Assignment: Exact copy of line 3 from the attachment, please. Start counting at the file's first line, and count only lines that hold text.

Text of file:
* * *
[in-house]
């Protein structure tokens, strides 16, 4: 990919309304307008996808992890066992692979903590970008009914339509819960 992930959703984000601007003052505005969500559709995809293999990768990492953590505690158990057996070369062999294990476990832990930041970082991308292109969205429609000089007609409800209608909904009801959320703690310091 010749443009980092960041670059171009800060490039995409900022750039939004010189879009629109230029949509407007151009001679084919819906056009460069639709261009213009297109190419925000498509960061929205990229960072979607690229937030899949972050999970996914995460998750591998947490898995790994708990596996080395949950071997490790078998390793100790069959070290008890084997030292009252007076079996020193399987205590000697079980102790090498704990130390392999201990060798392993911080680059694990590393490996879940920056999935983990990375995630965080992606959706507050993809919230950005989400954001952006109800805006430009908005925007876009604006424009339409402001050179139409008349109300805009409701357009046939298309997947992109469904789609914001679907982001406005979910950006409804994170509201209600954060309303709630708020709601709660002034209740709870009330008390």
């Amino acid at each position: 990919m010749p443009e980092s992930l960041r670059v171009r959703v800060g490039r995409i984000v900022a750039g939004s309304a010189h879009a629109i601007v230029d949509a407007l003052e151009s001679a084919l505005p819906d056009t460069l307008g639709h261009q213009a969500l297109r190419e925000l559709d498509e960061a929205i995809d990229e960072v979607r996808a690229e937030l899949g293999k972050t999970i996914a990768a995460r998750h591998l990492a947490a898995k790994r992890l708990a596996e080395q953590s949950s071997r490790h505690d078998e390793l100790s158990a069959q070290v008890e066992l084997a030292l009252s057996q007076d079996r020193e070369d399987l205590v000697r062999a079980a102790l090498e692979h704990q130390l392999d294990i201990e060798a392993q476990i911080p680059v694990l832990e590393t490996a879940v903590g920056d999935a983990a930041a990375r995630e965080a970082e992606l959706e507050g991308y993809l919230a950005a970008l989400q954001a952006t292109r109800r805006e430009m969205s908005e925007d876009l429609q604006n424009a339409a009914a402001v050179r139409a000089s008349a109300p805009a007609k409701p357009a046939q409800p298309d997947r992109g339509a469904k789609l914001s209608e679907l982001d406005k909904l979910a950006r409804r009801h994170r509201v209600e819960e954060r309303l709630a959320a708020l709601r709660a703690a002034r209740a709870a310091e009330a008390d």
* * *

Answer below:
């Amino acid at each position: 990919m010749p443009e980092s992930l960041r670059v171009r959703v800060g490039r995409i984000v900022a750039g939004s309304a010189h879009a629109i601007v230029d949509a407007l003052e151009s001679a084919l505005p819906d056009t460069l307008g639709h261009q213009a969500l297109r190419e925000l559709d498509e960061a929205i995809d990229e960072v979607r996808a690229e937030l899949g293999k972050t999970i996914a990768a995460r998750h591998l990492a947490a898995k790994r992890l708990a596996e080395q953590s949950s071997r490790h505690d078998e390793l100790s158990a069959q070290v008890e066992l084997a030292l009252s057996q007076d079996r020193e070369d399987l205590v000697r062999a079980a102790l090498e692979h704990q130390l392999d294990i201990e060798a392993q476990i911080p680059v694990l832990e590393t490996a879940v903590g920056d999935a983990a930041a990375r995630e965080a970082e992606l959706e507050g991308y993809l919230a950005a970008l989400q954001a952006t292109r109800r805006e430009m969205s908005e925007d876009l429609q604006n424009a339409a009914a402001v050179r139409a000089s008349a109300p805009a007609k409701p357009a046939q409800p298309d997947r992109g339509a469904k789609l914001s209608e679907l982001d406005k909904l979910a950006r409804r009801h994170r509201v209600e819960e954060r309303l709630a959320a708020l709601r709660a703690a002034r209740a709870a310091e009330a008390d």